FAQ – Types of Electrical Fuses & How They Work

In this post, our Abbotsford electricians answer the most frequently asked questions about the types of fuses available, plus how they work and how they should be used properly.

Fuses & Breakers

What Is A Fuse?

Fuses are devices that allow the flow of standard electrical current and in some cases, a marginal percentage more. Although there are different types of fuses, all were designed as safety over-current devices to provide protection by breaking an electrical circuit if the current became excessive. Inside a fuse is a relatively small and slender conductor. If the current becomes too great, this thin conductor is designed to melt, separating into two pieces and thereby breaking the circuit.

How Are Fuses Rated?

The fuse rating is measured in “amps” and is usually found written on the side of the fuse. An amp is the unit of measurement for the incoming power, the electrical current. The ratings vary on different types of fuses and tell you how much current is needed (in amps) to break or blow the fuse.

How Do Fuses Work?

Fuses are designed to blow whenever the electrical current becomes too great or if there is a short-circuit, thereby breaking the circuit and eliminating the electrical power. See our post on Circuit Breaker vs Fuse Box.

What Is A Short Circuit?

A short circuit usually occurs when an excessive amount of electrical current flows into the circuit from an accidental pathway that has very little or no electrical impedance. A loose wire, for instance, might cause a huge surge in electrical current and result in a short circuit.

What Is A Slow Blowing Fuse?

Slow blowing fuses are types of fuses designed to carry a small overload for a short period before actually blowing, even with the same maximum current level as for a fast blowing fuse.

What Are Some of the Different Types of Fuses?

An electrical fuse can either be a high voltage fuse or a low voltage fuse. An example of a low voltage fuse (1,500 volts or less) is the easy-to-replace cartridge fuse, where the fuse element and contacts are encased within the cartridge or body of the fuse. A low voltage fuse can also be re-wireable (porcelain type) or semi-enclosed.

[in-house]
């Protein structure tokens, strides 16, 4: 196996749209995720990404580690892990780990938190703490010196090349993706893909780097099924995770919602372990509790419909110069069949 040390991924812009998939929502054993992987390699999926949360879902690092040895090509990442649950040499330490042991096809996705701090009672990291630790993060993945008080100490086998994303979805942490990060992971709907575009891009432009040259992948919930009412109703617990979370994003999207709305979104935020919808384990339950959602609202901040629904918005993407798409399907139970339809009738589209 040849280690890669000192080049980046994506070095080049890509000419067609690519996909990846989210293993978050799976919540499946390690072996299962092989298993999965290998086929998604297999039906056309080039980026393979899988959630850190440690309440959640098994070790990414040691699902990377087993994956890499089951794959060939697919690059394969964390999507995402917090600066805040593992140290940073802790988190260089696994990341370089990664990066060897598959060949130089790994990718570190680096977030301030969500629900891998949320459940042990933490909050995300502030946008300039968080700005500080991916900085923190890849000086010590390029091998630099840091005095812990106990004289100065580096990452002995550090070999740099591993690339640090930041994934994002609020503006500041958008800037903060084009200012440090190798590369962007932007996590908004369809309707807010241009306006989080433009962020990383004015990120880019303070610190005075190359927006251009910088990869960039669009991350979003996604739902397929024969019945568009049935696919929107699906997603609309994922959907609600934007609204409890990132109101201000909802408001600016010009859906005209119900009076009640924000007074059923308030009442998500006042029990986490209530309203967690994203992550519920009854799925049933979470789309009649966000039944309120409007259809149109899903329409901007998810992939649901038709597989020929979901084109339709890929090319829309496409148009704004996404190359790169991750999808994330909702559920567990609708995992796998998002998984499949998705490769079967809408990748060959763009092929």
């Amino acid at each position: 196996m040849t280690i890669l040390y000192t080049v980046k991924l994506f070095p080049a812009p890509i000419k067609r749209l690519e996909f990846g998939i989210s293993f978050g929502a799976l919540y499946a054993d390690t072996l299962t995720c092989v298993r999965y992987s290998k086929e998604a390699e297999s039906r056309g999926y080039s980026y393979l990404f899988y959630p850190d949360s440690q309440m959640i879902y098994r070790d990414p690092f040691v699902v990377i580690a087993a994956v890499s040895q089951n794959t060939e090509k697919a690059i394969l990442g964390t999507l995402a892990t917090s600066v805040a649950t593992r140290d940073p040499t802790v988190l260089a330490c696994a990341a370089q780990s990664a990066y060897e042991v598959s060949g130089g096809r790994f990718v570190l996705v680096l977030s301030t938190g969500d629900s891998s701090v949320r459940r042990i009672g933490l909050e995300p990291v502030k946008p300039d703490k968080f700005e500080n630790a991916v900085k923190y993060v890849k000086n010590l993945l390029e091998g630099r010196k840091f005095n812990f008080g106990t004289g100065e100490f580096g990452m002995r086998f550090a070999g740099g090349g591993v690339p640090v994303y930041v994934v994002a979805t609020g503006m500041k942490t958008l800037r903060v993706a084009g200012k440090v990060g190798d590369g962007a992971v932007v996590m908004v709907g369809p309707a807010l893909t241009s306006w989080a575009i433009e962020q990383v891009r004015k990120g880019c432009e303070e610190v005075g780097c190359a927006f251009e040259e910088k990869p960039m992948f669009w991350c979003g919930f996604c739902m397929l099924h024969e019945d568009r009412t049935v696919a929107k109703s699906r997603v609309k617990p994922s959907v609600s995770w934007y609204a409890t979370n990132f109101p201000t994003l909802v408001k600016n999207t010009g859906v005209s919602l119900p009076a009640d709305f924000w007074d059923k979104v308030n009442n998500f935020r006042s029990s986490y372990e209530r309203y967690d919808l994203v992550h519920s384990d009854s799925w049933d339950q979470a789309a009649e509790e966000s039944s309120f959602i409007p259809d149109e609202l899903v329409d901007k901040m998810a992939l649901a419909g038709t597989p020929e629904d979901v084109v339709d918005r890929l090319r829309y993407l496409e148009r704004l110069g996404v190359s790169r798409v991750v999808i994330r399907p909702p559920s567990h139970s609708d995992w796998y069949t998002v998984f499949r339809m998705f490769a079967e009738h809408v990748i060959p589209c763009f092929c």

What Are the Disadvantages of Fuses?

While relatively inexpensive, once blown, fuses do need to be replaced with new fuses. As well, fuse boxes may have exposed electrical connections that can be potentially hazardous. Unfortunately, a blown fuse is often mistakenly replaced with a fuse that has a higher current rating, which can often lead to an overheated circuit. You also can’t use a fuse in any location that requires a GFCI outlet.

Types of Fuses Summary

Most newer homes now use circuit breakers, but fuse boxes with different types of fuses can still be found in many older homes throughout the Vancouver Lower Mainland. The flow of electrical current may not always be uniform. A large fluctuation in current could cause electrical devices to overheat and without a fuse (or circuit breaker), might even cause an electrical fire.

While an electrician can help you evaluate critical loads and choose the types of fuses required (with the correct ratings), at Premium Electric, we always recommend upgrading your fuse box to a circuit breaker. Unlike fuses, when circuit breakers become overheated they use switches that automatically trip (open) to stop an excessive electrical current.

About Premium Electric

Premium Electric offers 24-hour emergency electrical services and specializes in both residential and commercial electrical services.

We warranty and guarantee all our electrical work.

We’ll be here, 24/7, when you need an electrician in Abbotsford, MissionLangleyChilliwack, Yarrow, Sardis, or Aldergrove.

We can also help clients in the Vancouver Area should you ever need an electrician in SurreyPoco/ CoquitlamPort Moody, BurnabyMaple Ridge, or New Westminster.

Please call us at 604-308-6195 or send us an email.

We’ll be happy to answer any questions you may have about the different types of fuses, fuse boxes, or circuit breakers.

We also perform electrical safety inspections.

You might also like our article entitled Electrical Panel Upgrades.

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